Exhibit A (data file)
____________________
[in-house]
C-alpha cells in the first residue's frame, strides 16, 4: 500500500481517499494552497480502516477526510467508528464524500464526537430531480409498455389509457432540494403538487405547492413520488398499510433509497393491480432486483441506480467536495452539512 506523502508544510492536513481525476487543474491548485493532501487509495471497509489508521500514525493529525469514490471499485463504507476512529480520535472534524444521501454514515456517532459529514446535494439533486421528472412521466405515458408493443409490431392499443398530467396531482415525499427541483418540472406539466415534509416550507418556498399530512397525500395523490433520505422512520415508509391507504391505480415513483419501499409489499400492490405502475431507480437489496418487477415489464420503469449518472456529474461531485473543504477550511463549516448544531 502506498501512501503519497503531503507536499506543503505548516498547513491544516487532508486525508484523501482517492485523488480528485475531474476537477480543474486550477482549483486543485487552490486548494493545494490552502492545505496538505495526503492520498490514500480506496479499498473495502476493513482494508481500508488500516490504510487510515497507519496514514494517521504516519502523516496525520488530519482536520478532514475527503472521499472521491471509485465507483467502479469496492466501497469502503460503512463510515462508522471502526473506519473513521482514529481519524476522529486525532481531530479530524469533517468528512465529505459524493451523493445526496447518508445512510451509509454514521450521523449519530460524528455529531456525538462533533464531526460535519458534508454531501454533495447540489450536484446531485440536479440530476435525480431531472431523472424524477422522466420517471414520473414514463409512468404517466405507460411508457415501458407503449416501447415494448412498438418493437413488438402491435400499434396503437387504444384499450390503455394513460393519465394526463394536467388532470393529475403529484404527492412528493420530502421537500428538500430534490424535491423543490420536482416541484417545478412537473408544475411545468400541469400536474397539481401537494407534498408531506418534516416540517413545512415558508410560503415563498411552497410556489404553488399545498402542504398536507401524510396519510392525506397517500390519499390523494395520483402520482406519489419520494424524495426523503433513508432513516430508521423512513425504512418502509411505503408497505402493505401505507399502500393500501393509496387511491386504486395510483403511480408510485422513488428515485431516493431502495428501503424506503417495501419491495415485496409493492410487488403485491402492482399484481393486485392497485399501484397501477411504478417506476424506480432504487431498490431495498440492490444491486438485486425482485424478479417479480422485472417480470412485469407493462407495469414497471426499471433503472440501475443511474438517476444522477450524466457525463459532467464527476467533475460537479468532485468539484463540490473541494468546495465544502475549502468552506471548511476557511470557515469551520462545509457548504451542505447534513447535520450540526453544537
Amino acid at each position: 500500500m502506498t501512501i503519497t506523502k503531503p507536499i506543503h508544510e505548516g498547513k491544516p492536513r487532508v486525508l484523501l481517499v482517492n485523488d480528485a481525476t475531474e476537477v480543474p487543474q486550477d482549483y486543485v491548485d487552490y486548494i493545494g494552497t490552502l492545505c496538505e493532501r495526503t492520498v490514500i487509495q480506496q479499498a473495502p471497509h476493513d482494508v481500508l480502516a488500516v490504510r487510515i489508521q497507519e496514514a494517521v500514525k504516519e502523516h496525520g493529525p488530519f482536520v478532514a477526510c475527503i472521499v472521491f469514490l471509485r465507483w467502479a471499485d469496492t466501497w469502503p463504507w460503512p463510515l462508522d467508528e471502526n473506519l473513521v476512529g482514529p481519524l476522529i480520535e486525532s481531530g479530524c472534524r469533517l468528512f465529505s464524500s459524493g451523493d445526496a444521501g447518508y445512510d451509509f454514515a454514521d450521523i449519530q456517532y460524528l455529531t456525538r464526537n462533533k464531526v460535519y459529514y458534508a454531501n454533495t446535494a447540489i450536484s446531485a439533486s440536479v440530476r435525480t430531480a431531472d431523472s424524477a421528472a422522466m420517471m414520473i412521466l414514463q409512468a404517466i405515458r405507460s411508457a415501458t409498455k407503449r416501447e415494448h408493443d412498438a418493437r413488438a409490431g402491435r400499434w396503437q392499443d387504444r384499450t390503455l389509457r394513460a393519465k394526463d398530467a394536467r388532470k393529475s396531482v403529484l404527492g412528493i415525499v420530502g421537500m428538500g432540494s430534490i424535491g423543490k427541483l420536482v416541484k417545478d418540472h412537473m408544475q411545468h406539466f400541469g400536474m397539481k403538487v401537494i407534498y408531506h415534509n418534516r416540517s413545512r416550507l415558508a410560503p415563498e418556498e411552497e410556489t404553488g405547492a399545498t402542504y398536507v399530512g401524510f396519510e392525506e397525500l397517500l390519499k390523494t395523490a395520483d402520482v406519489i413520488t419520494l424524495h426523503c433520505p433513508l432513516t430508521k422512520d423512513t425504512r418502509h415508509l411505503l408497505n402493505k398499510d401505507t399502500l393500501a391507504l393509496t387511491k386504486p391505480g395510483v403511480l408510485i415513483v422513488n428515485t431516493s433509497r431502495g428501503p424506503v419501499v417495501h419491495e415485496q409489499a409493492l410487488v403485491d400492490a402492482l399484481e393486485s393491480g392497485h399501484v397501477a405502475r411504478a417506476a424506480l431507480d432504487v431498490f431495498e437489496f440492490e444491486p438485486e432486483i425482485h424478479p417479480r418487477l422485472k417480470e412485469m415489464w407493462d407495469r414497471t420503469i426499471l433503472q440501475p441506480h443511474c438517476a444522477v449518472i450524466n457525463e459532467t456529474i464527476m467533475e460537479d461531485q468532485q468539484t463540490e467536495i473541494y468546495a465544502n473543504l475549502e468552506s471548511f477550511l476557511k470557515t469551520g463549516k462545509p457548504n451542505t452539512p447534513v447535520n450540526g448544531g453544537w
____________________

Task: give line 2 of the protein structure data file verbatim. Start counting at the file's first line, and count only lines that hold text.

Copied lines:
C-alpha cells in the first residue's frame, strides 16, 4: 500500500481517499494552497480502516477526510467508528464524500464526537430531480409498455389509457432540494403538487405547492413520488398499510433509497393491480432486483441506480467536495452539512 506523502508544510492536513481525476487543474491548485493532501487509495471497509489508521500514525493529525469514490471499485463504507476512529480520535472534524444521501454514515456517532459529514446535494439533486421528472412521466405515458408493443409490431392499443398530467396531482415525499427541483418540472406539466415534509416550507418556498399530512397525500395523490433520505422512520415508509391507504391505480415513483419501499409489499400492490405502475431507480437489496418487477415489464420503469449518472456529474461531485473543504477550511463549516448544531 502506498501512501503519497503531503507536499506543503505548516498547513491544516487532508486525508484523501482517492485523488480528485475531474476537477480543474486550477482549483486543485487552490486548494493545494490552502492545505496538505495526503492520498490514500480506496479499498473495502476493513482494508481500508488500516490504510487510515497507519496514514494517521504516519502523516496525520488530519482536520478532514475527503472521499472521491471509485465507483467502479469496492466501497469502503460503512463510515462508522471502526473506519473513521482514529481519524476522529486525532481531530479530524469533517468528512465529505459524493451523493445526496447518508445512510451509509454514521450521523449519530460524528455529531456525538462533533464531526460535519458534508454531501454533495447540489450536484446531485440536479440530476435525480431531472431523472424524477422522466420517471414520473414514463409512468404517466405507460411508457415501458407503449416501447415494448412498438418493437413488438402491435400499434396503437387504444384499450390503455394513460393519465394526463394536467388532470393529475403529484404527492412528493420530502421537500428538500430534490424535491423543490420536482416541484417545478412537473408544475411545468400541469400536474397539481401537494407534498408531506418534516416540517413545512415558508410560503415563498411552497410556489404553488399545498402542504398536507401524510396519510392525506397517500390519499390523494395520483402520482406519489419520494424524495426523503433513508432513516430508521423512513425504512418502509411505503408497505402493505401505507399502500393500501393509496387511491386504486395510483403511480408510485422513488428515485431516493431502495428501503424506503417495501419491495415485496409493492410487488403485491402492482399484481393486485392497485399501484397501477411504478417506476424506480432504487431498490431495498440492490444491486438485486425482485424478479417479480422485472417480470412485469407493462407495469414497471426499471433503472440501475443511474438517476444522477450524466457525463459532467464527476467533475460537479468532485468539484463540490473541494468546495465544502475549502468552506471548511476557511470557515469551520462545509457548504451542505447534513447535520450540526453544537